Happy Feet

Movie: Happy Feet

Happy Feet
Happy Feet

We watched Happy Feet during a time of stress (preparing to move house!), and found it (mostly) calming and funny. There were some quite serious, emotionally wracking moments, but – as one expects from animated movies aimed primarily at children – everything works out in the end. I must admit I dragged my feet over seeing it, because the idea of singing penguins just didn’t grab me. I adore adore adore the laconic penguins in the Madagascar movies – they (and Sacha Baron Cohen) are the primary reason I sat through any of them – but singing and dancing as well as speaking just seemed too much.

They are quite charming, though, and the music is a very enjoyable component of this film. Robin Williams is a treat and I wished his characters had more screen time. The penguins also dance (not at first), and my heart did melt a little at the sight of a tap dancing little fluffball.

As with most (all) films of this genre, there is a strong message. In Happy Feet the message is about being yourself, not conforming because others say you should, and that if you are patient you will find friends who appreciate you for your uniqueness. For grown ups (and perhaps some perceptive youngsters) there’s quite a weird, sinister plotline involving the ancient religion of the penguins, with creepy elder penguins pronouncing judgments on nonconformists and invoking all sorts of religious terminology that I thought muddied the waters somewhat. I thought the “be true to yourself” message was enough, and that children don’t necessarily need to think about the fact that it could lead to ostracism by your spiritual community, or that their spiritual community could perhaps be deluded by powerful leaders and tradition. I suppose a religious studies class could develop this analysis to whatever level their hearts desired!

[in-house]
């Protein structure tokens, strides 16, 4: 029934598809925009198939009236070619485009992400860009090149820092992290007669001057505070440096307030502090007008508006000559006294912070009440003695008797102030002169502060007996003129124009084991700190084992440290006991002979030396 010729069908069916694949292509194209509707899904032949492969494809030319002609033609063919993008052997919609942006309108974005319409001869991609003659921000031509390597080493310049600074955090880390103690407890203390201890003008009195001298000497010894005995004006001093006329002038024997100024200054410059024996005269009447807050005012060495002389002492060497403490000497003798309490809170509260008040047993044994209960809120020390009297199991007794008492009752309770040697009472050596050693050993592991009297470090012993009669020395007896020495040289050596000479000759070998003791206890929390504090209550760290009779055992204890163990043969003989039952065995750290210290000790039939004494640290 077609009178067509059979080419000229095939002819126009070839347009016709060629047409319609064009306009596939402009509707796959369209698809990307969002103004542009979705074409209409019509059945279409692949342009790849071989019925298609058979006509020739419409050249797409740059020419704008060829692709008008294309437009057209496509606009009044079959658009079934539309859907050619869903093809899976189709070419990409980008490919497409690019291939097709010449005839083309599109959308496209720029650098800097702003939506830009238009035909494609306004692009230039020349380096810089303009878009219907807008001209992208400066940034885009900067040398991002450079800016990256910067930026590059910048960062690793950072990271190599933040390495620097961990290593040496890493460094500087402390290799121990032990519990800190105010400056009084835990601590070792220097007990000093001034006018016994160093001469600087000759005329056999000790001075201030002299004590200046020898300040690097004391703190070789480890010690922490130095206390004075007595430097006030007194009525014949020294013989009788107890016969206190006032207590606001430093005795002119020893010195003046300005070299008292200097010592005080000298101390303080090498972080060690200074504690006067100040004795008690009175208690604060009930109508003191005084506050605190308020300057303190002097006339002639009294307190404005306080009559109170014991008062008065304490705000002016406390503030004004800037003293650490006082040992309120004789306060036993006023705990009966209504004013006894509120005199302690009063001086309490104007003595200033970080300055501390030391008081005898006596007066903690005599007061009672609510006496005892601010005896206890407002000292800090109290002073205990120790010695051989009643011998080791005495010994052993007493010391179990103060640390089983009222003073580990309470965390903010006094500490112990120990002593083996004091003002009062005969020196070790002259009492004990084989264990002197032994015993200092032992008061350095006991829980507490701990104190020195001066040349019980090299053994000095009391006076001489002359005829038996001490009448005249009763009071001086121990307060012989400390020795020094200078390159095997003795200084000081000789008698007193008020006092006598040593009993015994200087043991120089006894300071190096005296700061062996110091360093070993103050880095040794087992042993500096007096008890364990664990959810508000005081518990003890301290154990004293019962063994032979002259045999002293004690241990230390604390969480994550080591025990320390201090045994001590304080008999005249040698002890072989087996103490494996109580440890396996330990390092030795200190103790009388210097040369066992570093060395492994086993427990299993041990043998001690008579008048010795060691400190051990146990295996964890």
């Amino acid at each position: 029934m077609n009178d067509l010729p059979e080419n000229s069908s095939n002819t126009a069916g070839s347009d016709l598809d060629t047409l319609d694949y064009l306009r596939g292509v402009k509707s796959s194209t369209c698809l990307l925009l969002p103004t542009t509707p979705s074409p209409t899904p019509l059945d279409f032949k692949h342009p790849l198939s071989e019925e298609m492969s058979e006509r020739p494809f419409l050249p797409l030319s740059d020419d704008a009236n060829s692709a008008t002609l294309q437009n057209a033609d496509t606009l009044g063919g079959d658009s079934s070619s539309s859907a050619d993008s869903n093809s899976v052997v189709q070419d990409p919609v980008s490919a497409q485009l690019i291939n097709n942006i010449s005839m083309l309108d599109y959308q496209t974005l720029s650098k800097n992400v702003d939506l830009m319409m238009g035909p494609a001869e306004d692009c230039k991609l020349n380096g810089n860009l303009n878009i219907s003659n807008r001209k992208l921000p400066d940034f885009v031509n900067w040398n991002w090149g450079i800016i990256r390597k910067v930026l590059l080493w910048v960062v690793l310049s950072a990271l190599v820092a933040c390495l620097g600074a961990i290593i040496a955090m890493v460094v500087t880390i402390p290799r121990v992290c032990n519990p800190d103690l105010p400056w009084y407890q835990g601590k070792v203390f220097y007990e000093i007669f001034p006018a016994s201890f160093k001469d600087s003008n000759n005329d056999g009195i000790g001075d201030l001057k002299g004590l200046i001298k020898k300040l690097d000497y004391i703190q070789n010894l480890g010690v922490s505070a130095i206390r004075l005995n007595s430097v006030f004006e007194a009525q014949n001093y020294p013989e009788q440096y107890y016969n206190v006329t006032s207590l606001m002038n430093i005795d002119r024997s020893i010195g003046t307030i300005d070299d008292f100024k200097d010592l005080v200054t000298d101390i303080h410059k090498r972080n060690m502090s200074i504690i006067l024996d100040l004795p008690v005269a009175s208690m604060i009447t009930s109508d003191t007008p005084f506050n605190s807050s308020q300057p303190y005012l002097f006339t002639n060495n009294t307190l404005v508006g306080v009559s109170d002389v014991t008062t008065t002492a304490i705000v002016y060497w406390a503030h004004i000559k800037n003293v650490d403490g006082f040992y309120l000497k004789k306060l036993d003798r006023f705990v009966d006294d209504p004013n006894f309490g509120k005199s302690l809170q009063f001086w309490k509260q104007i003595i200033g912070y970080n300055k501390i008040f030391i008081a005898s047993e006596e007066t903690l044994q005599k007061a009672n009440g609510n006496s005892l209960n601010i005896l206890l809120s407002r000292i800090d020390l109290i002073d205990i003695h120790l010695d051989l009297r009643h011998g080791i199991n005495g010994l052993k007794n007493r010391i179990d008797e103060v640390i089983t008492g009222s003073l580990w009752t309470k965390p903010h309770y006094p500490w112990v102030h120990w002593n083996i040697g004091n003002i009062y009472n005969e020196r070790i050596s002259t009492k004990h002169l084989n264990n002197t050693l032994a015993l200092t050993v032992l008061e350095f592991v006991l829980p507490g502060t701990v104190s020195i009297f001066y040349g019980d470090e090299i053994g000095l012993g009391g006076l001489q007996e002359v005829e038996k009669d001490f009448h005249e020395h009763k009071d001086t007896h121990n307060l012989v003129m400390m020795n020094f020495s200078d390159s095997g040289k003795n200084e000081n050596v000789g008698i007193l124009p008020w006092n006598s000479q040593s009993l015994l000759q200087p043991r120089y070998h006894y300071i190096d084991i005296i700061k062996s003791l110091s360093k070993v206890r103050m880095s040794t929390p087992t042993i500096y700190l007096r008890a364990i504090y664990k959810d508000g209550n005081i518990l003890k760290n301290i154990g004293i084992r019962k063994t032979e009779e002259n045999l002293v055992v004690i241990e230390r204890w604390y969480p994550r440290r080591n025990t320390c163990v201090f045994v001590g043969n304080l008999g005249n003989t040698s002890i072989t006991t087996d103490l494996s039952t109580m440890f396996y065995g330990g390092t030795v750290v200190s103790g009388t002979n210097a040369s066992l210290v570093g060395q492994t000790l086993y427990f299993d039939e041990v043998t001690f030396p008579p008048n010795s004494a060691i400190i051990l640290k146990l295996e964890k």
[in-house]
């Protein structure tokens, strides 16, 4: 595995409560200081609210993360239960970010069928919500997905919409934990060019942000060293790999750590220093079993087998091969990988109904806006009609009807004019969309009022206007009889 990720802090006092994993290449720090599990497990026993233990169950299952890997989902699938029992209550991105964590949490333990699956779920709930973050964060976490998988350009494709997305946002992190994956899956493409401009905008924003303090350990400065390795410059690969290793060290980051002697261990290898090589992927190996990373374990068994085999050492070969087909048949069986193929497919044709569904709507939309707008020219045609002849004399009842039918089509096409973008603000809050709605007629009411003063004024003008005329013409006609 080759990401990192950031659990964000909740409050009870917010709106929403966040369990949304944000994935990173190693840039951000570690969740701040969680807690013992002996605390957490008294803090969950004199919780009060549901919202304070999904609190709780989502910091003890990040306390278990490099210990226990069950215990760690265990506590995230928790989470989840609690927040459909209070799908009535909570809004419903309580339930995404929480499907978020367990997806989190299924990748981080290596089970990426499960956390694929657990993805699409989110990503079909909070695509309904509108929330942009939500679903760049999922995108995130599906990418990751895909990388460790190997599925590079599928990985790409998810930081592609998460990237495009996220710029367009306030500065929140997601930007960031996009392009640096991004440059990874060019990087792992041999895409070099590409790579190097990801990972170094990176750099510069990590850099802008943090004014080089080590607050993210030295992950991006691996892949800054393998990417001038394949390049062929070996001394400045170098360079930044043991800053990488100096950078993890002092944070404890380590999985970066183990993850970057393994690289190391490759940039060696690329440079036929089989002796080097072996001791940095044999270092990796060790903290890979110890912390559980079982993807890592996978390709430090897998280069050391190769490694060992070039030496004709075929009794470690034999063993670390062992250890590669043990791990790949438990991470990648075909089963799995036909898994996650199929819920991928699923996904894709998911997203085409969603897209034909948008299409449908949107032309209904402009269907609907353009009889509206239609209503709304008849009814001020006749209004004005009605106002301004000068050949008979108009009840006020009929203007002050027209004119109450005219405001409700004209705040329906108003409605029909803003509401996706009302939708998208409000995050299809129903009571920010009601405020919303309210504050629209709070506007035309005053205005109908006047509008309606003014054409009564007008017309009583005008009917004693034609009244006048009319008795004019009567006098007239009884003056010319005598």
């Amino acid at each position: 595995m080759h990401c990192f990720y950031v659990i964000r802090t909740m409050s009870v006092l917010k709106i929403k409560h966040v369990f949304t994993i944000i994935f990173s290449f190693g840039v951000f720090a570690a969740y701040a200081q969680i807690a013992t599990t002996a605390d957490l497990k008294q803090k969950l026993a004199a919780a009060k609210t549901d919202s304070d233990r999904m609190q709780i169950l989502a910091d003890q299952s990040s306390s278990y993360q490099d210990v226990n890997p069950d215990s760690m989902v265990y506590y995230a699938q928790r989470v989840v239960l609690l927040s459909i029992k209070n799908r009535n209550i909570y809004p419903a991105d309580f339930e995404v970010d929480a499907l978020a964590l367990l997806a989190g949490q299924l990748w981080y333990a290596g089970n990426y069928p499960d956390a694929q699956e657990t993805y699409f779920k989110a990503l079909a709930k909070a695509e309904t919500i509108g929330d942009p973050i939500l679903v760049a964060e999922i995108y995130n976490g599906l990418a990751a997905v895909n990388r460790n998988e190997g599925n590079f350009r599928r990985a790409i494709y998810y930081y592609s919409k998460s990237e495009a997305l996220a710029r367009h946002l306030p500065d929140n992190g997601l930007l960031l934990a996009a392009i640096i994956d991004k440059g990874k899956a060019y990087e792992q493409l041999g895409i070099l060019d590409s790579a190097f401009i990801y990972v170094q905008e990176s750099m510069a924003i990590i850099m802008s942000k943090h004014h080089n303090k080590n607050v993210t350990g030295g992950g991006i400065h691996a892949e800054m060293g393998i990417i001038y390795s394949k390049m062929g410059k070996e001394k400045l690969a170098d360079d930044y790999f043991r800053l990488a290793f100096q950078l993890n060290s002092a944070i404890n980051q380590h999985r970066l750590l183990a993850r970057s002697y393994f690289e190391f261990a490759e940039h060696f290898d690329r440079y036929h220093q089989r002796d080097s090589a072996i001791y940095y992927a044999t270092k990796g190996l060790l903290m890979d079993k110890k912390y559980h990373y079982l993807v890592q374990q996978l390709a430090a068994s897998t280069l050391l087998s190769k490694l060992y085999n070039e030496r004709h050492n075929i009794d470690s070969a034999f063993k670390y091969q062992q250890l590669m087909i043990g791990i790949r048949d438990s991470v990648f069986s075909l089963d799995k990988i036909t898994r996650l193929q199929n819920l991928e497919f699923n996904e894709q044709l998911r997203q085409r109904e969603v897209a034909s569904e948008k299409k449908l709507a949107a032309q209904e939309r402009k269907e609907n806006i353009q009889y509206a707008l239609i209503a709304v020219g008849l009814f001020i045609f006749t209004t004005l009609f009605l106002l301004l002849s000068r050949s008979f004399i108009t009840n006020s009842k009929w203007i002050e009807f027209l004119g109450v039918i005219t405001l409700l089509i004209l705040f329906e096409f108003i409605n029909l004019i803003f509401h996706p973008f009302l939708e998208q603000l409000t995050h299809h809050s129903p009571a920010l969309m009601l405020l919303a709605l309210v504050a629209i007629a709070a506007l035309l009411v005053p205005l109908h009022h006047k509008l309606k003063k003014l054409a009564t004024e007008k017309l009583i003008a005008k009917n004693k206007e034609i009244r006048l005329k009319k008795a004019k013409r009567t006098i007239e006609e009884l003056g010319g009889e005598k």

I digress. The scientific/marine plotline addresses overfishing, which has depleted the food of the emperor penguins. Mumble, the (different) main character, and a motley cast of helpers, manage to alert the humans to the problem, and the film ends (sorry) with a rapprochement between the humans and penguins and the establishment of a Marine Protected Area in Antarctic waters. Along the way Mumble spends time in captivity in an aquarium, and those scenes were heartbreaking.

The life cycle of the emperor penguin is illustrated beautifully, with the males incubating the eggs during the gruelling winter months while the females head to the ocean to forage for food. Footage of leopard seals and orcas is beautifully done, but (as with all films of this type) they are anthropomorphised as bloodthirsty villains. Also exposing children to positive portrayals of these creatures would be wise. March of the Penguins is a good accompaniment to this movie.

You can purchase the DVD here if you’re in South Africa, otherwise here or here.

Published by


Lapsed mathematician, creator of order, formulator of hypotheses. Lover of the ocean, being outdoors, the bush, reading, photography, travelling (especially in Africa) and road trips.